It never fails that sometime during a shopping spree with my wife, I get frustrated. Now the obvious reason for this would be the fact that I detest shopping. But on several occasions, my heightened agitation is the result of dealing with arrogant mega-corporations.
Some of these companies have been so successful with their advertising and market presence that their patrons are like calves to the slaughter, particularly at those "warehouse-style" superstores. There, I watch people amble down huge, poorly lit aisles, reminiscent of an air craft hanger, tossing six-packs of ketchup, 12-packs of corn relish and 24-packs of cooking oil into their carts with little or no regard for the stated price.
I am envious at first glance, but that soon turns to dismay. All of these people who don't check the price, who seemingly care little about the vast unneeded quantity, had to pay a membership fee just to walk in the front door!
As a further insult, upon leaving the mega-quantity warehouse, you are subjected to a virtual reality strip search to make sure you did not steal anything. The most amazing thing to me is that in today's society, people will humbly subject themselves to this level of humiliation. Maybe we could employ some of the same tactics to improve our bottom line.
We could start a Jobber Parts Club and require all customers to have a membership. I'm thinking individual and business annual membership rates.
We would all have to do this simultaneously, but since we control more than 65 percent aftermarket replacement parts, any backlash would be short-lived because the retail stores would be so overwhelmed, they would be buying a membership for themselves.
We could then discontinue selling one spark plug at a time, selling only shop packs of 24 — at a discounted price, of course. Ten bulbs only, cases of oil only, three-packs of serpentine belts, six-packs of ½-inch drive ratchets, four ball-joint box sets, CV shafts in pairs only.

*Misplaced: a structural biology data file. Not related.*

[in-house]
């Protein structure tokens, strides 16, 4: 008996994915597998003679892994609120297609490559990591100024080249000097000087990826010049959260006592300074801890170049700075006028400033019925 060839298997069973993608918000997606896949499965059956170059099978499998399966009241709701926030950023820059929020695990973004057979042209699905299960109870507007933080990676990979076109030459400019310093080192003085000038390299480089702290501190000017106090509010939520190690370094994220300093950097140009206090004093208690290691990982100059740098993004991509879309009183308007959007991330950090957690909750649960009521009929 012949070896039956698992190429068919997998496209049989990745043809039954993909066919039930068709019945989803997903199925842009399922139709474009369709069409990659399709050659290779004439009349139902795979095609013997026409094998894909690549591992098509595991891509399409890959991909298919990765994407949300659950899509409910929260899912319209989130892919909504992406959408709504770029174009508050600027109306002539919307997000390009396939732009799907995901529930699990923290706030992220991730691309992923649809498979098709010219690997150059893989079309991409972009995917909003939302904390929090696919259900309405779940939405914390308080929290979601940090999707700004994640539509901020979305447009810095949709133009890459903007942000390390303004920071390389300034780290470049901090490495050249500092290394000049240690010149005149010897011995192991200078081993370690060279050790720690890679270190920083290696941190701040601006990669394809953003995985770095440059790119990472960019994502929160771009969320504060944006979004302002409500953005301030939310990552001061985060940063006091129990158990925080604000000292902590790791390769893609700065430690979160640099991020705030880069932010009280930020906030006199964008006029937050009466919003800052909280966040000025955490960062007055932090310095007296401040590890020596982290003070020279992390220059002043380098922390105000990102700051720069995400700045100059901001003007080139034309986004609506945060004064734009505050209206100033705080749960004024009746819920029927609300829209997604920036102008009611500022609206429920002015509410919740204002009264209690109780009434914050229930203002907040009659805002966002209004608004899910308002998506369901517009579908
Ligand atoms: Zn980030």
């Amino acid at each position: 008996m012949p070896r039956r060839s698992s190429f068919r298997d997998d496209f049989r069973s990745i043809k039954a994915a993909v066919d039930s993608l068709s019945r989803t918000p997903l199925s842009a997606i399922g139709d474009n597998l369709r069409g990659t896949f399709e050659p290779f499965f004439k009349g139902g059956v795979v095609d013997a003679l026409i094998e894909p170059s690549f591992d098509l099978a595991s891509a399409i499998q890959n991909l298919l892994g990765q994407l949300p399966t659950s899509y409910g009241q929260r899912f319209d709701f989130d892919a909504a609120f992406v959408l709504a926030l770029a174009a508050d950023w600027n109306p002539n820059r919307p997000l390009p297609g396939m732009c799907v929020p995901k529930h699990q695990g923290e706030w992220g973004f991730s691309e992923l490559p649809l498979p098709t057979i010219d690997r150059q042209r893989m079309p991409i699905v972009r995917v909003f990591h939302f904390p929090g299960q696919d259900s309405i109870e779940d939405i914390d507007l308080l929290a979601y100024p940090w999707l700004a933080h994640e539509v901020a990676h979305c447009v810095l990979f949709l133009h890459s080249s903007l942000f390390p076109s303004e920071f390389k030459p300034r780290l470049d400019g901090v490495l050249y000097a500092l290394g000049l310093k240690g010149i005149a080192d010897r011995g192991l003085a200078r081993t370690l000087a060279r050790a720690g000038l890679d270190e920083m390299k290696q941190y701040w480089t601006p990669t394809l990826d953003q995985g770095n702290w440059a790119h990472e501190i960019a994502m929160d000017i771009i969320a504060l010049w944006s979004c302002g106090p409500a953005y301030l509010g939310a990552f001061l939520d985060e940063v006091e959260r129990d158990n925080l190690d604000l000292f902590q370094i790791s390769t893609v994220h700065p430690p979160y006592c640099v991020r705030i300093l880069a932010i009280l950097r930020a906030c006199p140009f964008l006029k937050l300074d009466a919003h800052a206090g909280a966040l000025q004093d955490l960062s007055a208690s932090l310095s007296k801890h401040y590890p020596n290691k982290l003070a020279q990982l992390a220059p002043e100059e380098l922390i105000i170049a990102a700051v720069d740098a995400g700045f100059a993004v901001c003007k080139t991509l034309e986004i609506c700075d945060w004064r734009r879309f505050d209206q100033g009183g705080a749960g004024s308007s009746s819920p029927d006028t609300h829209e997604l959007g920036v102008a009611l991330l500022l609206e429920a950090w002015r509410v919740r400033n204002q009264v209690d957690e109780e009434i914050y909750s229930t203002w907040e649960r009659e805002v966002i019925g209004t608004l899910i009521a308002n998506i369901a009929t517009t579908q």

Then we could hire a greeter of sorts to acknowledge the customers, check memberships and inspect shoppers' bags upon leaving. I think in a short period of time, we could be the envy of every retail or wholesale club in America.
Far-fetched or visionary? Some lessons can be learned from the mega-retailer/wholesale clubs. Whether they are subversive or subliminal, they have created a culture of exclusivity and really understand that American consumers will always want what they don't need, especially if they are among a selected group with the ability to buy it. We will pay more for a wasteful amount of anything if the price is right. We like our deals, and we all want to be a member of the clique.
As jobbers, it behooves us to remind our customers of the deals we have and how important they are to us as members of our "family." Tell the customer you actually like him or her, and don't forget to remind them that they can leave the premises without facing the Spanish Inquisition.
Mark Smith is president of Wholesale Auto Parts, Summersville, W.V. Smith most recently served on the Auto Value/BTB National Advisory Council and on his town's Rotary Club as president.